Jeff John Roberts (@jeffjohnroberts), legal and media reporter for GigaOm and paidContent, reports that “Twitter is teaming up with everyone from Bloomberg Television to Major League Baseball as the social media site expands its range of “multi-screen partnerships.”
Why? To provide advertisers who advertise on TV an integrated cross-platform tool for reaching the social conversation wherever it happens.
You can’t turn on a sporting event or entertainment show on TV without seeing a Twitter hashtag. Every TV reporter’s Twitter handle accompanies their name on the screen.
Millions and millions of Americans are enjoying an integrated experience with television via the iPad’s on their armrests and the smartphones in their palms. In some cases they’re creating the media with their questions and comments which are then integrated into the live broadcast.
What’s this have to do with the law? We’re operating split screens in legal publishing.
One one hand we have traditional publishers (Thomson-Reuters-West, LexisNexis, Wolters Kluwer, Bloomberg) providing legal research materials, case law, statutory and regulatory law, treatises, and journals.
One the other hand we have tens of thousands of lawyers, law professors, and law students, via social media and blogging, publishing and sharing insight and commentary on the law. Such insight is more timely, and arguably more peer reviewed than anything we’ve ever had in the law before.
The two need to tied together in a “multi-screen” partnership. And maybe it need not be multi-screen. Each time a lawyer goes to research a case or statute, vetted and credible social media commentary appears along side the primary law.
Wild idea? Hardly. The annotations which accompanied my Wisconsin Statutes provided by West Publishing were invaluable.
I received legislative history, case law interpretations, law review commentary, and references to American Law Review. It was this secondary interpretation which brought the law to life for me. It was this insight and commentary that framed my arguments to the Court.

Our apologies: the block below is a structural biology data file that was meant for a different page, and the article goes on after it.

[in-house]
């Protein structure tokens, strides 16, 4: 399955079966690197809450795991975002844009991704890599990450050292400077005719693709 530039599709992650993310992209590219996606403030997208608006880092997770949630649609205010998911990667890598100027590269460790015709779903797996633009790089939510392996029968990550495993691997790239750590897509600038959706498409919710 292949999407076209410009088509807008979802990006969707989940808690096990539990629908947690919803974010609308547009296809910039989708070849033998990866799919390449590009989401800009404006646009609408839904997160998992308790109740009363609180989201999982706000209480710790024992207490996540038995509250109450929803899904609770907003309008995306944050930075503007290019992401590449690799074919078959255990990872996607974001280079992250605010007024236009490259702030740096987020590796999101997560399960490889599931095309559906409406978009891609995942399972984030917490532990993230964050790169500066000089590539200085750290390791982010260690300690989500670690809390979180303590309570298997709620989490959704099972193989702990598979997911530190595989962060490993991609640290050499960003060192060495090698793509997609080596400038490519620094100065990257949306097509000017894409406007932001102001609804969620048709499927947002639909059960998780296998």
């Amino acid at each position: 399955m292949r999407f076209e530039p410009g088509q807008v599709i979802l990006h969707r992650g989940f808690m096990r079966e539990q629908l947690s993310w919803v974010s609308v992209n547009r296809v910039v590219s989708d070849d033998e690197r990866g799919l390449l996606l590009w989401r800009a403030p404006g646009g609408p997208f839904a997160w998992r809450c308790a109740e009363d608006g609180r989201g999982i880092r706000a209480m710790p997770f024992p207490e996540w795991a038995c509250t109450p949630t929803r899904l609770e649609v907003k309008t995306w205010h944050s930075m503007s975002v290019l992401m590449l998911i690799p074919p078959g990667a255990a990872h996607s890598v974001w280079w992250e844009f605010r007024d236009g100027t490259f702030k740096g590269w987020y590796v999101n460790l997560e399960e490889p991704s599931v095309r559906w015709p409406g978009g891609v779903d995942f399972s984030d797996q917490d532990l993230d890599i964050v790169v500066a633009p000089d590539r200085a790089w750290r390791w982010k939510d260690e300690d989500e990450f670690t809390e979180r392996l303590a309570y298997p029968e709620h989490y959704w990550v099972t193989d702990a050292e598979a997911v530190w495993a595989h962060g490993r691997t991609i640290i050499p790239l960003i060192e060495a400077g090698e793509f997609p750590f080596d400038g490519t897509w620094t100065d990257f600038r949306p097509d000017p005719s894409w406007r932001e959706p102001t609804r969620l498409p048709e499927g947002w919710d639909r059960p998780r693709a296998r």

Social media insight via blogs, Twitter, and the like is going to come to the law in a “multi-screen partnership.” It’s inevitable.
LexBlog is doing its best to play a role by providing good lawyers a professional turnkey publishing. Not just technology, design, and marketing, but coaching on a strategy and what good blogging entails. We want our lawyers to be their in the “multi-screen partnership.”
In addition, we want to play a role in curating good legal insight and commentary via LXBN. Rather than looking at blogging as solely a vehicle to grab attention and social media as a distribution channel for whatever is reduced to digital copy in a lawyers name, we want to harness valuable insight and commentary provided by passionate lawyers.
Such a “multi-screen partnership” is a win/win for lawyers and publishers. Publishers cannot continue to go on without what is arguably over half of the legal insight and commentary being published and shared.
For lawyers? Imagine being cited as an authority along side primary law. Imagine your commentary being cited. And imagine being called in as co-counsel because of your niche expertise by a lawyer doing research.
What do you think? Do you see a “multi-screen partnership” taking place in the law?